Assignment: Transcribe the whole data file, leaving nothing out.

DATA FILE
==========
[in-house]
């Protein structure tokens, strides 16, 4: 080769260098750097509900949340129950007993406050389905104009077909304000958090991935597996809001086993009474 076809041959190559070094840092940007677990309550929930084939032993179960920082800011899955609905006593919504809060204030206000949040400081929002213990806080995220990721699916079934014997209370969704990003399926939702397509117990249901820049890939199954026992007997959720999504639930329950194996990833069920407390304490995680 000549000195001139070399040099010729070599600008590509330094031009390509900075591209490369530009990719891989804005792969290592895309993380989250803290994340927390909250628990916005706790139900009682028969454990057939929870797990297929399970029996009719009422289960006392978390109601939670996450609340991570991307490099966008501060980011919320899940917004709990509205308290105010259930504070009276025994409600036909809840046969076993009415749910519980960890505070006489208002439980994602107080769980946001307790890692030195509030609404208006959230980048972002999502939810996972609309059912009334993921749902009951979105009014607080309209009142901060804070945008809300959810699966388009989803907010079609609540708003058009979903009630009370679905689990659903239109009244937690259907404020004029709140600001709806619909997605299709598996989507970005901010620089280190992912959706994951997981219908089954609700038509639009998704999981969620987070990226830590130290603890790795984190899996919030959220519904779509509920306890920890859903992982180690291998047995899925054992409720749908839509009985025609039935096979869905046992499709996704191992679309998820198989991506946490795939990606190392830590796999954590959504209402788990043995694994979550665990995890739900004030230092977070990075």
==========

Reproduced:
[in-house]
């Protein structure tokens, strides 16, 4: 080769260098750097509900949340129950007993406050389905104009077909304000958090991935597996809001086993009474 076809041959190559070094840092940007677990309550929930084939032993179960920082800011899955609905006593919504809060204030206000949040400081929002213990806080995220990721699916079934014997209370969704990003399926939702397509117990249901820049890939199954026992007997959720999504639930329950194996990833069920407390304490995680 000549000195001139070399040099010729070599600008590509330094031009390509900075591209490369530009990719891989804005792969290592895309993380989250803290994340927390909250628990916005706790139900009682028969454990057939929870797990297929399970029996009719009422289960006392978390109601939670996450609340991570991307490099966008501060980011919320899940917004709990509205308290105010259930504070009276025994409600036909809840046969076993009415749910519980960890505070006489208002439980994602107080769980946001307790890692030195509030609404208006959230980048972002999502939810996972609309059912009334993921749902009951979105009014607080309209009142901060804070945008809300959810699966388009989803907010079609609540708003058009979903009630009370679905689990659903239109009244937690259907404020004029709140600001709806619909997605299709598996989507970005901010620089280190992912959706994951997981219908089954609700038509639009998704999981969620987070990226830590130290603890790795984190899996919030959220519904779509509920306890920890859903992982180690291998047995899925054992409720749908839509009985025609039935096979869905046992499709996704191992679309998820198989991506946490795939990606190392830590796999954590959504209402788990043995694994979550665990995890739900004030230092977070990075």